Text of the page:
The Growroom redefines container planting

A line drawing of The Growroom, an original work by SPACE10 and architects Mads-Ulrik Husum and Sine Lindholm

A drawing plan for The Growroom, an original work by SPACE10 and architects Mads-Ulrik Husum and Sine Lindholm.

Sculpture? Gazebo? Multi-tiered plant container? The Growroom, an “urban farm pavilion” is all that and an elegantly presented political statement. Swedish architects Mads-Ulrik Husum and Sine Lindholm teamed up with Space10, an innovation lab supported by DIY furnishing mega-brand Ikea, to promote local agriculture and came up with the Growroom. They’re hoping the globe-shaped structure with built-in planter boxes you can access from outside or inside will encourage environmentally-friendly food production. Educating children about how food is produced and where it comes from were also concerns.


“SPACE10 envision a future, where we grow our own food much more locally. To spark conversations about how we can bring nature back into our cities, grow our own food and tackle the rapidly increasing demand for significantly more food in the future, we teamed up with architects Sine Lindholm and Mads-Ulrik Husum to create The Growroom. Standing tall as a spherical garden, it empowers people to grow their own food much more locally in a beautiful and sustainable way.”

The Growroom by SPACE10 and architects Mads-Ulrik Husum and Sine Lindholm

The Growroom, an original work by SPACE10 and architects Mads-Ulrik Husum and Sine Lindholm that you can build yourself.

The original Growroom was exhibited around the world last year (2016) and drew a lot of interest as well as requests to either buy it or borrow it for other exhibitions. But the idea of shipping an Ikea-esque flat-pack version of the Growroom didn’t jive with promoting local food production so its creators decided to make it an open source design. The plans, free for anyone to build and make their own using local resources, became available online earlier this year.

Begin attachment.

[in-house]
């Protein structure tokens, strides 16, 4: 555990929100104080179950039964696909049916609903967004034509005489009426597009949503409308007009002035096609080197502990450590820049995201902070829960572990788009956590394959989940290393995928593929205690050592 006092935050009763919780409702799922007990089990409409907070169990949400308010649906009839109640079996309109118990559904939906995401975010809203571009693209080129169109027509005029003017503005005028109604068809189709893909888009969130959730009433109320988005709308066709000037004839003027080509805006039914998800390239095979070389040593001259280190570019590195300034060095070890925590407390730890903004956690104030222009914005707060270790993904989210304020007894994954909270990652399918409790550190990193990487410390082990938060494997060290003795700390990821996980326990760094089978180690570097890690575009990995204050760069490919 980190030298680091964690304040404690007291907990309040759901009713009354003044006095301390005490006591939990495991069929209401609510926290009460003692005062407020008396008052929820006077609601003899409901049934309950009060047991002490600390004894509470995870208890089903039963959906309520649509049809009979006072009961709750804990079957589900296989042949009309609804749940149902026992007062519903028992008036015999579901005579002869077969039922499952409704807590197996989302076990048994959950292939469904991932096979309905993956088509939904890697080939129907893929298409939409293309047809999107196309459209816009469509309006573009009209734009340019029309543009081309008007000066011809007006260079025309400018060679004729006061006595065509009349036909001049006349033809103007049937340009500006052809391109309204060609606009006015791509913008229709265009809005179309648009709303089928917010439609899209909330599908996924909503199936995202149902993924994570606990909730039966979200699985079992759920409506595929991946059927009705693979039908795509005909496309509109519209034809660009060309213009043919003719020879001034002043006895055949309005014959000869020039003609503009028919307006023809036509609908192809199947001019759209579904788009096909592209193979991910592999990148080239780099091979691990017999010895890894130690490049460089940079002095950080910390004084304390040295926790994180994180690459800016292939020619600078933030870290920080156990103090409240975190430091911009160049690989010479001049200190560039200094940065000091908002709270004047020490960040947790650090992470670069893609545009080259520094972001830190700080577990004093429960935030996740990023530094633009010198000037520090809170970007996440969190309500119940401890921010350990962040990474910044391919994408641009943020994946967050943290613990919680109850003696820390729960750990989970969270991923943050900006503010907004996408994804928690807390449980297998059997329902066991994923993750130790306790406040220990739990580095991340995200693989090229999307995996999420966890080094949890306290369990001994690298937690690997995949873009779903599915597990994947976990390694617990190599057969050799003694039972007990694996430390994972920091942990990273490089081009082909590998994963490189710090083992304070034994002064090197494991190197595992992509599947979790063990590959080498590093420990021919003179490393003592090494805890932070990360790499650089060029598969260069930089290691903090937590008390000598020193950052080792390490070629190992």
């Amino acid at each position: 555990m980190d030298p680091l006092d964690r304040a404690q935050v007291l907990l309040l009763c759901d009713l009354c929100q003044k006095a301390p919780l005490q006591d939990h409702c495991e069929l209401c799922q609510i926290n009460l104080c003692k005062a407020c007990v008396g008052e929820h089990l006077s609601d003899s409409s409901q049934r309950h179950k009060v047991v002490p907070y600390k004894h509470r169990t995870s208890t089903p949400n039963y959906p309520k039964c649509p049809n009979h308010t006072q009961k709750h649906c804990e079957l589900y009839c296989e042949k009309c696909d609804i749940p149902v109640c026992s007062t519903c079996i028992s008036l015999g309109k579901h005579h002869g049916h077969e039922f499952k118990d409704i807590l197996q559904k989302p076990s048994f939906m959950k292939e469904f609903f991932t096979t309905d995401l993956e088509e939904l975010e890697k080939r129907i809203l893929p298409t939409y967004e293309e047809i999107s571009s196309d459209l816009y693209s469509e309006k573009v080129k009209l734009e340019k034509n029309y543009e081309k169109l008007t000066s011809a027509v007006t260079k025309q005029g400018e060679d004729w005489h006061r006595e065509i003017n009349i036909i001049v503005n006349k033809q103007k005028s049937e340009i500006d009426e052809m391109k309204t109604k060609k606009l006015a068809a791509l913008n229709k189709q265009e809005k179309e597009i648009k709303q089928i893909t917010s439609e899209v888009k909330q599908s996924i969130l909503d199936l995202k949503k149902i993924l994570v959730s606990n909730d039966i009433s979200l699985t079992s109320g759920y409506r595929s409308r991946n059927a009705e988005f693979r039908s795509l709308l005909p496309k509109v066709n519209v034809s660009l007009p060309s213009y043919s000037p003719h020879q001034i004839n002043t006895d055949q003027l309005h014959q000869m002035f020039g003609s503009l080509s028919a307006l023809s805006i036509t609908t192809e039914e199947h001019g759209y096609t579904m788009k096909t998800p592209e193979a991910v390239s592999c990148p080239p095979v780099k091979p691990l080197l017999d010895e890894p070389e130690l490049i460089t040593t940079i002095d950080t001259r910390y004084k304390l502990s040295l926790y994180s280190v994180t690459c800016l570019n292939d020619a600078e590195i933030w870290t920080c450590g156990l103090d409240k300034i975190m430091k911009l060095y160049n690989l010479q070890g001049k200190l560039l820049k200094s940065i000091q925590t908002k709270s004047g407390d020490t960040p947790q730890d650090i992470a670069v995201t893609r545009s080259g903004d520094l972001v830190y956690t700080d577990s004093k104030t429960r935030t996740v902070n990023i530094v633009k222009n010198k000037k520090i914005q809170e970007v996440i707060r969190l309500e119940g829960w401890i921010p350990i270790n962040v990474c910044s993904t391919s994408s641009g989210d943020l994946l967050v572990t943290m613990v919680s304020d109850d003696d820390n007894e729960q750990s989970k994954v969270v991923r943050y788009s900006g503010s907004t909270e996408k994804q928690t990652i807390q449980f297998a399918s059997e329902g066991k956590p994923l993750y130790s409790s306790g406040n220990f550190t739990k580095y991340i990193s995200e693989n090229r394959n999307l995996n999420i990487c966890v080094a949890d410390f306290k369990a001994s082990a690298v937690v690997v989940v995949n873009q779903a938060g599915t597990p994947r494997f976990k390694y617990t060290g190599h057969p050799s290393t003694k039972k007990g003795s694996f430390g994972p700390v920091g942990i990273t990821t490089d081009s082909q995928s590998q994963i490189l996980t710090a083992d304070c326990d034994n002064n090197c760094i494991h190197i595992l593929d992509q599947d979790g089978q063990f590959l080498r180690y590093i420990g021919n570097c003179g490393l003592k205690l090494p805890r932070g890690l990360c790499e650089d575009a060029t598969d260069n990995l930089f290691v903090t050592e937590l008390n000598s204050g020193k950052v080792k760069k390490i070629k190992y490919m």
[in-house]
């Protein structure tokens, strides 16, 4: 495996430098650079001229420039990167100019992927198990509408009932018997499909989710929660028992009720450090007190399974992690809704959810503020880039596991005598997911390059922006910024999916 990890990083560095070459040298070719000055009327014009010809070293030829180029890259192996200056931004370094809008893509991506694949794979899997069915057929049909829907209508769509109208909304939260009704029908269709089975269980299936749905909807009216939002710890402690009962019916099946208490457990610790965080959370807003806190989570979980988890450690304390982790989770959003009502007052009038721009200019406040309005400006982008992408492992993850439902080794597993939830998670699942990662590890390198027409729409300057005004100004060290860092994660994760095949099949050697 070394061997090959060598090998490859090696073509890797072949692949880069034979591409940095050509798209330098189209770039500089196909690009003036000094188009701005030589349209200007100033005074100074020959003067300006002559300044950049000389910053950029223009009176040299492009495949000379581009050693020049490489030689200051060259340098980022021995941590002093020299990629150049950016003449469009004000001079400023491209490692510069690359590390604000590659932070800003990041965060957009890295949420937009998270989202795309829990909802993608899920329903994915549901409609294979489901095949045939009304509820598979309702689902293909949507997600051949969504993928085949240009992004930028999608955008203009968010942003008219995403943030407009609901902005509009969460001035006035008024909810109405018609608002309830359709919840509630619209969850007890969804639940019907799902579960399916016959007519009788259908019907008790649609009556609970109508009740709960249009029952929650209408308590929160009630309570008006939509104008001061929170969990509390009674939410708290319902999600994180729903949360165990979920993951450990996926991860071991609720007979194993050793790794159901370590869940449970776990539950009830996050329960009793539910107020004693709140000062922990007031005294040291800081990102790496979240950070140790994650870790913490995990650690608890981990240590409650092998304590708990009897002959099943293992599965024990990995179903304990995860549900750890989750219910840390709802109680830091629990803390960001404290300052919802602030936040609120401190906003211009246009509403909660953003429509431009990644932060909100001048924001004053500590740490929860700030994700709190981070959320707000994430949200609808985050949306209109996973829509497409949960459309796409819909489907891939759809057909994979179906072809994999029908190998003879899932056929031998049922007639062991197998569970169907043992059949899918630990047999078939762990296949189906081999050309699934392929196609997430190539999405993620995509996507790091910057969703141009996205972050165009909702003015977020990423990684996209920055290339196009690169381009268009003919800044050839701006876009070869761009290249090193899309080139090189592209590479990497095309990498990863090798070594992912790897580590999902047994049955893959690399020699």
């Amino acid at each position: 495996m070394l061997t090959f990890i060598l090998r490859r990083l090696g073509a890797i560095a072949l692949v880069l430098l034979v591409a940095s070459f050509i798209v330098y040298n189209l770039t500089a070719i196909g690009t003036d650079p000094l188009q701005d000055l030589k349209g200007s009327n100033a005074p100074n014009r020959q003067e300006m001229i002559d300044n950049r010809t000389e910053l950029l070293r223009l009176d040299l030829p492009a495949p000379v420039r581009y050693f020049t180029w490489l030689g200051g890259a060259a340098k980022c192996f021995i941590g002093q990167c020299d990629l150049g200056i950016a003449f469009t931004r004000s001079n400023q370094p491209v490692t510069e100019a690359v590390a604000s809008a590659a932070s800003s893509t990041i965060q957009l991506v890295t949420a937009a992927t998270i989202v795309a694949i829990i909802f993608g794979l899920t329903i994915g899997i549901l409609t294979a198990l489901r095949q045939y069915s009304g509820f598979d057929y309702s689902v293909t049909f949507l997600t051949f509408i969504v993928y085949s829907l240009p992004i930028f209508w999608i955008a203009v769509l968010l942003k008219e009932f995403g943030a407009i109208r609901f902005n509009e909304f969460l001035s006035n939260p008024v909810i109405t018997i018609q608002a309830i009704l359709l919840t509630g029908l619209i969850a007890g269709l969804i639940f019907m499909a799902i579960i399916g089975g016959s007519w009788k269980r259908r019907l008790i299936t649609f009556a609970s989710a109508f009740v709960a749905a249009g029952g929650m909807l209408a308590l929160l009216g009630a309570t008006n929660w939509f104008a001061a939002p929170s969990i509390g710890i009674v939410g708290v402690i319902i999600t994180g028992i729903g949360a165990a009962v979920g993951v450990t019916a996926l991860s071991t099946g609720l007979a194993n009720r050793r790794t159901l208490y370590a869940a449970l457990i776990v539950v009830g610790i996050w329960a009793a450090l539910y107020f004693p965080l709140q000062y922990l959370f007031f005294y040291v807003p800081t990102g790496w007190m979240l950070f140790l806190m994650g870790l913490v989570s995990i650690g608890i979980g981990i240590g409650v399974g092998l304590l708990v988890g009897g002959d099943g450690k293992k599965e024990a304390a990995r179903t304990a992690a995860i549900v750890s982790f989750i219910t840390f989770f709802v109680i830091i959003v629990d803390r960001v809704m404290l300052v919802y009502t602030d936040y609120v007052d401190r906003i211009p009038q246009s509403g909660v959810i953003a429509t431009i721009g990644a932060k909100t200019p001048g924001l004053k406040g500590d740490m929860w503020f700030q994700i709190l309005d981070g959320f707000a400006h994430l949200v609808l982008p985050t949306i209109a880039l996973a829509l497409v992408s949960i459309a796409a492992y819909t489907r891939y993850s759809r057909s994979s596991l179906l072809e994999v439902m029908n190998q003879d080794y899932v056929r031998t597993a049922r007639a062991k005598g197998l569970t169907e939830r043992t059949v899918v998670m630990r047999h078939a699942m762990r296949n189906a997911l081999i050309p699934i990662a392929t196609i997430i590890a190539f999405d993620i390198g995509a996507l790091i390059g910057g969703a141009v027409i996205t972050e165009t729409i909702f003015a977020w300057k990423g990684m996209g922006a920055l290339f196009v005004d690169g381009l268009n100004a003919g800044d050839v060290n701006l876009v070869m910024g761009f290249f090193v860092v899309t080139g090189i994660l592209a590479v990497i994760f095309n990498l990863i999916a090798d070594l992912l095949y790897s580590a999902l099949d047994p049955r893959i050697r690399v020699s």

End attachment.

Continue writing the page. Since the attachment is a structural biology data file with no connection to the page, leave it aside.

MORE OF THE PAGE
The approximately 9 foot tall structure might not be a project you’d want to tackle if you’re a novice carpenter but the design itself is remarkably straightforward, requiring only 17 sheets of plywood. However, you do need a CNC machine and a table saw. On the upside, the instructions have only 17 steps.

Once built, the tiered planter boxes can be lined with plastic for greater moisture retention and to protect the wood. The photo above shows it planted with a variety of ornamentals but its ideal destiny is as a giant fruit and veggie grower. And when you’re not tending to your crops, there’s room enough inside the Growroom for you and a friend to sit and admire the plants.


Where you put your completed Growroom is up to you. Although all the images of it that I could see have it placed in a large indoor area, I can’t help thinking that you’d have more success with your crops if the structure were built outside in an area that gets a lot of sun. To do so, I assume you’d have to treat the wood to some sort of preservative.

If you decide to build one, whether indoors or outside, be sure to send any insights from your experience to the folks at Space10. They want to start a dialogue about how people are making their Growrooms work for their particular growing challenges. And if you can’t see yourself investing in a mill machine and 500 screws (yup, that’s how many you’ll need) let me know your thoughts about it. What would you grow in your Growroom?


I can’t help imagining my own Growroom as a sort of personal hanging gardens of Babylon so, although I’d try to honour the spirit of the thing by planting lots of edibles, I’d probably plant a lot of trailing and climbing plants like pole beans, nasturtiums and cherry tomatoes to give it that look of delicious yet shaggy decadence. I’m pretty sure a couple of strings of fairy lights would be involved, too.

To download the complete manual of instructions use this link to the Space10 Community Growroom hub.

Photo (above) and drawing (top), courtesy of SPACE10 and architects Mads-Ulrik Husum and Sine Lindholm.

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